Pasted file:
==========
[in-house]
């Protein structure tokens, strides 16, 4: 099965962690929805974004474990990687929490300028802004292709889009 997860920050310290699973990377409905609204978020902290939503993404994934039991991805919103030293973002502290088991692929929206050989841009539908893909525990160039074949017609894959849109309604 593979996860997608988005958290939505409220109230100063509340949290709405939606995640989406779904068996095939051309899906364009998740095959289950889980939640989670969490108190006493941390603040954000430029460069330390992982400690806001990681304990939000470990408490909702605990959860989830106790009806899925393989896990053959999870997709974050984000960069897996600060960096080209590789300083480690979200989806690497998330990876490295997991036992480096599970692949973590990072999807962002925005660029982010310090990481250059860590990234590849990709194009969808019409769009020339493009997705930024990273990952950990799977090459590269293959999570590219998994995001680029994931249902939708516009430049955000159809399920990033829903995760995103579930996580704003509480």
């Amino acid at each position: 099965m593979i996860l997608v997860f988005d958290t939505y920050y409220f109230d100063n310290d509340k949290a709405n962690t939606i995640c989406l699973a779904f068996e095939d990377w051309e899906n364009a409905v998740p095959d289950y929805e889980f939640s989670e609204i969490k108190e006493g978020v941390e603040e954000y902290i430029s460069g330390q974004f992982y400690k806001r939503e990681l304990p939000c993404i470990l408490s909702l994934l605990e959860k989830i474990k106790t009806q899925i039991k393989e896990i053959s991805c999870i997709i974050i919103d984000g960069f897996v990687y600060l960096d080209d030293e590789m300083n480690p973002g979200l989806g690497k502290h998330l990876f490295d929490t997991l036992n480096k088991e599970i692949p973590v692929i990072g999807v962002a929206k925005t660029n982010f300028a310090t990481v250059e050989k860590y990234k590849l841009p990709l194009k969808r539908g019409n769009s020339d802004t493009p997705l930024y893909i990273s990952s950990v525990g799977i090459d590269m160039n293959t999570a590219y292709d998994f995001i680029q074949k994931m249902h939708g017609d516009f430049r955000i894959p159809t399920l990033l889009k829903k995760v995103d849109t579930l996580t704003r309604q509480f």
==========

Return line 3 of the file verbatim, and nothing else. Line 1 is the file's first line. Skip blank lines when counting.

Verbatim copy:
């Amino acid at each position: 099965m593979i996860l997608v997860f988005d958290t939505y920050y409220f109230d100063n310290d509340k949290a709405n962690t939606i995640c989406l699973a779904f068996e095939d990377w051309e899906n364009a409905v998740p095959d289950y929805e889980f939640s989670e609204i969490k108190e006493g978020v941390e603040e954000y902290i430029s460069g330390q974004f992982y400690k806001r939503e990681l304990p939000c993404i470990l408490s909702l994934l605990e959860k989830i474990k106790t009806q899925i039991k393989e896990i053959s991805c999870i997709i974050i919103d984000g960069f897996v990687y600060l960096d080209d030293e590789m300083n480690p973002g979200l989806g690497k502290h998330l990876f490295d929490t997991l036992n480096k088991e599970i692949p973590v692929i990072g999807v962002a929206k925005t660029n982010f300028a310090t990481v250059e050989k860590y990234k590849l841009p990709l194009k969808r539908g019409n769009s020339d802004t493009p997705l930024y893909i990273s990952s950990v525990g799977i090459d590269m160039n293959t999570a590219y292709d998994f995001i680029q074949k994931m249902h939708g017609d516009f430049r955000i894959p159809t399920l990033l889009k829903k995760v995103d849109t579930l996580t704003r309604q509480f």